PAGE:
UPDATE: 12:15 p.m.EST

Less thanone hour remains in the countdown for NASA's NewHorizons spacecraft, which sits poised atop a Lockheed Martin-built Atlas 5booster at Launch Complex 41 of Cape Canaveral Air Force Station in Florida.

Weatherconditions continue to look good for today's planned space shot, which isslated for 1:08 p.m. EST (1808 GMT). Fueling of the Atlas 5 rocket nearscompletion as flight officials prepare for the spaceflight.

NewHorizons is NASA's first spacecraft bound to explore the planet Pluto, itsmoons and the distant Kuiper Belt objects beyond. The spacecraft's lauch windowextends through 3:07 p.m. EST (2007 GMT) today.

UPDATE: 12:00 p.m.EST

Fueling isunderway of the Atlas 5 rocket set to launch NASA's NewHorizons Pluto probe from Cape Canaveral Air Force Station later today.

The Centaurupper stage of New Horizon's 200-foot tall rocket has been filled with liquidoxygen needed for launch and its first stage booster is currently being fueledwith the supercold materal, NASA officials said. Liquid hydrogen is also beingpumped into the Centaur stage, they added.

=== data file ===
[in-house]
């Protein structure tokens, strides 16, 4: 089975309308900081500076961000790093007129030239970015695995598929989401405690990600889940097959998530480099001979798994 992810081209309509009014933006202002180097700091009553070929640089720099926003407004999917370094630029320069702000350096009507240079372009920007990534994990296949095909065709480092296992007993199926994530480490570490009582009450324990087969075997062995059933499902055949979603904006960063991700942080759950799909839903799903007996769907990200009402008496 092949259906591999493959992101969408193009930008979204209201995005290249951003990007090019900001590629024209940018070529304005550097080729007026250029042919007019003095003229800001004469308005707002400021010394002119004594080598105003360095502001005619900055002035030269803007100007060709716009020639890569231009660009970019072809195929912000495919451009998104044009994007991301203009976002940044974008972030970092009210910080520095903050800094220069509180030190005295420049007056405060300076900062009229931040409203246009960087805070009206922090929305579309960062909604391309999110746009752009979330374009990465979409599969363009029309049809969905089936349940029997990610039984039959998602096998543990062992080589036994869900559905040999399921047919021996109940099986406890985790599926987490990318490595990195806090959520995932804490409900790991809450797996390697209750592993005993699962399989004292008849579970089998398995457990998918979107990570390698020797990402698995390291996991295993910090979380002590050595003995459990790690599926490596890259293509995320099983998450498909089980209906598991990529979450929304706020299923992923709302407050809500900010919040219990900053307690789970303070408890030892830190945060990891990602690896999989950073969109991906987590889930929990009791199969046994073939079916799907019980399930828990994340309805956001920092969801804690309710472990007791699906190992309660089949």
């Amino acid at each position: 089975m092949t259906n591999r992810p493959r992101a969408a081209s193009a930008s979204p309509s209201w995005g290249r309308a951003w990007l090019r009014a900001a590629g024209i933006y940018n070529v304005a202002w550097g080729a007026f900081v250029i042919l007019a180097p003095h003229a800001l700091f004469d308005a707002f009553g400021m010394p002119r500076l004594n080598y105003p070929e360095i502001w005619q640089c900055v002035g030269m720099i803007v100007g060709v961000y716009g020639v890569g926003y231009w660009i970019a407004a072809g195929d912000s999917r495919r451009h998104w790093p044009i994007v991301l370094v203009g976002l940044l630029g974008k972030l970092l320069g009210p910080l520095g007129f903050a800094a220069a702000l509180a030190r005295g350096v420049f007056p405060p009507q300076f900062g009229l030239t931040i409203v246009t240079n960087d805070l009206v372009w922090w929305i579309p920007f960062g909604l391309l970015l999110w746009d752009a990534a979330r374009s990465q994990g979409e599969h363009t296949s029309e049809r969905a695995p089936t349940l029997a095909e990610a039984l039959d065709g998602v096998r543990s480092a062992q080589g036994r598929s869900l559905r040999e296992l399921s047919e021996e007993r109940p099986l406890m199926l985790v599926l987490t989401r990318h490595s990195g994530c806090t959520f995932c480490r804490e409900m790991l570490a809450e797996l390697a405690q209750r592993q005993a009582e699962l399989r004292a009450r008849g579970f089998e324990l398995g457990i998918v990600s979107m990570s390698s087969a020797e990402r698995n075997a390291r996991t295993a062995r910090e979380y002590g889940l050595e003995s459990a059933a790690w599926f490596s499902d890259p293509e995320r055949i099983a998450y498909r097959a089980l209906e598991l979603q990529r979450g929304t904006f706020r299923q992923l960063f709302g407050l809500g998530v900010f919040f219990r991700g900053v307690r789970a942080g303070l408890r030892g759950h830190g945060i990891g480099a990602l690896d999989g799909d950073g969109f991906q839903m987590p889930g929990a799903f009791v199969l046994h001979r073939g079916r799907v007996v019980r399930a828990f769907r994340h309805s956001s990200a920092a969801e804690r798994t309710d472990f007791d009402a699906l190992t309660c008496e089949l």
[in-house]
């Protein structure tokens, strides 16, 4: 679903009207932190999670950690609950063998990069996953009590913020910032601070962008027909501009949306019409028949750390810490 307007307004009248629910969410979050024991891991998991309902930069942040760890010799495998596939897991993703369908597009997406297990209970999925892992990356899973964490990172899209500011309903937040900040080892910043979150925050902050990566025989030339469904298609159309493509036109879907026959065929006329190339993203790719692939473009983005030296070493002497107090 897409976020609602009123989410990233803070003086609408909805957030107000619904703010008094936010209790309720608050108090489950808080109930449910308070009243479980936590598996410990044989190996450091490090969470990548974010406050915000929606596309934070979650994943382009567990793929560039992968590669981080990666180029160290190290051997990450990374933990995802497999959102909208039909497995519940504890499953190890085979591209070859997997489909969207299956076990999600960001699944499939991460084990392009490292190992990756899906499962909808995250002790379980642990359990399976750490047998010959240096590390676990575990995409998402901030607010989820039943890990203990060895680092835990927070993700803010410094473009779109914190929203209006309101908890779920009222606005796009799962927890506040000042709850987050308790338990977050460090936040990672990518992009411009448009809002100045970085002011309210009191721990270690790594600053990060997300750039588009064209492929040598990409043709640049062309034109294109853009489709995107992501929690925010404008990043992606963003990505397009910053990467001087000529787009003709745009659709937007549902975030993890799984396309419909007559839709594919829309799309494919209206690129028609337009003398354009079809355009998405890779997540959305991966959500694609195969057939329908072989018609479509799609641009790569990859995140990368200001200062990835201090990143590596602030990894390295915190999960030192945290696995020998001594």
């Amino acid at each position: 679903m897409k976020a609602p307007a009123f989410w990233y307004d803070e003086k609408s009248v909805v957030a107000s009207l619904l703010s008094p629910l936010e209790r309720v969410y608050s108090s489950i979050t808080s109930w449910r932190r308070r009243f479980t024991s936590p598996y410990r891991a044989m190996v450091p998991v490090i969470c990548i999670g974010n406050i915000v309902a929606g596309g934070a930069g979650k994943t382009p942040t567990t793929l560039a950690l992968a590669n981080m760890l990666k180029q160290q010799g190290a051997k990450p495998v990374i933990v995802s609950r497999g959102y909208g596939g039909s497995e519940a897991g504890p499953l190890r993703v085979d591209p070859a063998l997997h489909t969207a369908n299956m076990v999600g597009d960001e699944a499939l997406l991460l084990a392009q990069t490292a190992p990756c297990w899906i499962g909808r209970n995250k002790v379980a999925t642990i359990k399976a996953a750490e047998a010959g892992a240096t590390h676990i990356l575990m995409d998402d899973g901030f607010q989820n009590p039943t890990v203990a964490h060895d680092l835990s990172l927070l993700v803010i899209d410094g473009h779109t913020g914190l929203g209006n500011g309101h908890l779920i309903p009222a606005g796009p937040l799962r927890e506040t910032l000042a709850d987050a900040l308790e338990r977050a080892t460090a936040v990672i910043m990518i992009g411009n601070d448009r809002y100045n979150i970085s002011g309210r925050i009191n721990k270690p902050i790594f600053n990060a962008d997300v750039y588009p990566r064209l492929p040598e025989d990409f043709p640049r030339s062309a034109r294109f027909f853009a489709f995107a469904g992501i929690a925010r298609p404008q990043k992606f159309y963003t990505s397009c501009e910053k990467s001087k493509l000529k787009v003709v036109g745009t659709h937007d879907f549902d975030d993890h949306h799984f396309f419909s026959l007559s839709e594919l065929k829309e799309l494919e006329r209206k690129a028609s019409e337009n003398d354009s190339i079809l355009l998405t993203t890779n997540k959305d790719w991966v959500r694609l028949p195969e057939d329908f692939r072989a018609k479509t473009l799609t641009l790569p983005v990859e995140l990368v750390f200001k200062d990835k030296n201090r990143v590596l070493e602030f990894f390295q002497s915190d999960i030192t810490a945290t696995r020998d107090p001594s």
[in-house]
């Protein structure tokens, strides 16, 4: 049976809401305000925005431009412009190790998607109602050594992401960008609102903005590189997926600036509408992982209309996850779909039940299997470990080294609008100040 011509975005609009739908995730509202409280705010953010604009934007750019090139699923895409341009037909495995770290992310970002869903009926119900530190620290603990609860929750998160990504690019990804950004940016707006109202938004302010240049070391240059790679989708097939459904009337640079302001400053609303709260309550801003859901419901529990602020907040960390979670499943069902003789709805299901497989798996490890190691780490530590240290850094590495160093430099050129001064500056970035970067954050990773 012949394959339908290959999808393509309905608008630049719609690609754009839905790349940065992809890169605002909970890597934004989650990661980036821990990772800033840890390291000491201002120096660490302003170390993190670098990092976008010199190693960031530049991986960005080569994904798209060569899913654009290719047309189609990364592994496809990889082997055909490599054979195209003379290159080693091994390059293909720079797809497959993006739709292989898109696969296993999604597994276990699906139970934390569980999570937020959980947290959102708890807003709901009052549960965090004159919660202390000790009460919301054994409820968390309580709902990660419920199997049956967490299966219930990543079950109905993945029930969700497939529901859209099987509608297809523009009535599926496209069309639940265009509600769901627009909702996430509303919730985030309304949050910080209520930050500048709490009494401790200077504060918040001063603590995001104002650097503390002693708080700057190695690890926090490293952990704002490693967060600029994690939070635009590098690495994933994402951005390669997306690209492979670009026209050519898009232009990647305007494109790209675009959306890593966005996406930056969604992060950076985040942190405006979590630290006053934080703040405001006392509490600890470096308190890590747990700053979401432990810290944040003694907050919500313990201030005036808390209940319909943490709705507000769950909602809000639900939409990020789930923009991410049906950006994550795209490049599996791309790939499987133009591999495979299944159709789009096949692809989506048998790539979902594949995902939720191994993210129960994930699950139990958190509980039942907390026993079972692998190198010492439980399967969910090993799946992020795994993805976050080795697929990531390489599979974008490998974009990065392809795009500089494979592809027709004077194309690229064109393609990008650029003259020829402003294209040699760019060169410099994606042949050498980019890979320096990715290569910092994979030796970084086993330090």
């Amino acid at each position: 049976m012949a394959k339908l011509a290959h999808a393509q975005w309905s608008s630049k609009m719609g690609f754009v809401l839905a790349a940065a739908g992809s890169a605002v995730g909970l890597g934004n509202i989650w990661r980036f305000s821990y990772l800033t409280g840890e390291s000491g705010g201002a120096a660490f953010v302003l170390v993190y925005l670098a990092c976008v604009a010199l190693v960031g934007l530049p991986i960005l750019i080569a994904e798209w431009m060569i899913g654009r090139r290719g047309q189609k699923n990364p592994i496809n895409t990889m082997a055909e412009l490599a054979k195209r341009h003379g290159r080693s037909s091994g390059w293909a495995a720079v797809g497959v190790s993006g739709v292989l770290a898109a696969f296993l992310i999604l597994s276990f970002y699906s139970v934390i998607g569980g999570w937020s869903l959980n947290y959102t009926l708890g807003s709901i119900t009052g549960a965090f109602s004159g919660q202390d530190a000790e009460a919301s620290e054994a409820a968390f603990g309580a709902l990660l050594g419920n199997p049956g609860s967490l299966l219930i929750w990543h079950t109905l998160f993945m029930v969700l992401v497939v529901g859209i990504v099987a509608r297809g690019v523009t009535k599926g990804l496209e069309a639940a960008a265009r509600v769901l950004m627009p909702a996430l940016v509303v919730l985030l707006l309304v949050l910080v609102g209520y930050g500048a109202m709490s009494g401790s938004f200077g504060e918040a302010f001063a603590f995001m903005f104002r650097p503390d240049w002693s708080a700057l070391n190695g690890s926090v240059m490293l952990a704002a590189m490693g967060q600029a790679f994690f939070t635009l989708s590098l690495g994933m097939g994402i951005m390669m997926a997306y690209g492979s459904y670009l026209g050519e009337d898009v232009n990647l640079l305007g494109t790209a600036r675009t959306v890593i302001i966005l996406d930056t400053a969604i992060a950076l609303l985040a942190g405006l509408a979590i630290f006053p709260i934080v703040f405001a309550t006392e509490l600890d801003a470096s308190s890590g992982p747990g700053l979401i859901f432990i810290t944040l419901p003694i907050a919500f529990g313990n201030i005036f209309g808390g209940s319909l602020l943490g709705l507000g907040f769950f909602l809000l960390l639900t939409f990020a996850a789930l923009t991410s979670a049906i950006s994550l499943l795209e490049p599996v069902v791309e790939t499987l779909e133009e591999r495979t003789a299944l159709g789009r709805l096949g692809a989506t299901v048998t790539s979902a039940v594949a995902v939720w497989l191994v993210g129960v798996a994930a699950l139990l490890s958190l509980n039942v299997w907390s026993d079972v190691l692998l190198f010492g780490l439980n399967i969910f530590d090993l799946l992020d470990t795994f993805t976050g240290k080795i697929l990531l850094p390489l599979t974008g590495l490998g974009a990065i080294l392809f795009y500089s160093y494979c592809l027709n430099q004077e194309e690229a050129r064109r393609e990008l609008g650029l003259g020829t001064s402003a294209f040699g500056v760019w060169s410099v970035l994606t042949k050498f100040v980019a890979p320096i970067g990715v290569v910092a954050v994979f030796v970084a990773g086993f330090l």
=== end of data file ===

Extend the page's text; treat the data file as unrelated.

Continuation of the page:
The rocketis on track for today's planned launch at 1:08 p.m. EST (1808 GMT).

UPDATE: 10:45 a.m.EST

All systemsappear go for today's launch of NASA's NewHorizons spacecraft from Cape Canaveral Air Force Station in CapeCanaveral, Florida.

Thecountdown clock is at T-2 hours and holding as flight controllers and engineersprepare the Pluto-bound spacecraft for launch. Liftoff of the probe and itsLockheed Martin-built Atlas 5 rocket is currently scheduled for 1:08 p.m. EST(1808 GMT), though the space shot has a launch window that extends until 3:06p.m. EST (2006).

Today isthe third consecutive launch attempt for NASA's New Horizons spacecraft. Highwinds at the probe's Complex 41 launch site preventeda Tuesday launch attempt. A Wednesday launch attempt was foiled by a poweroutage in Maryland, where sever stormed knocked out electricity at the New Horizonsmission control center at Johns Hopkins University's Applied PhysicsLaboratory.

Weatherofficials predict and 80 percent chance of favorable launch conditions today,NASA officials said. The potential for low-lying clouds are the only weather concern,they added.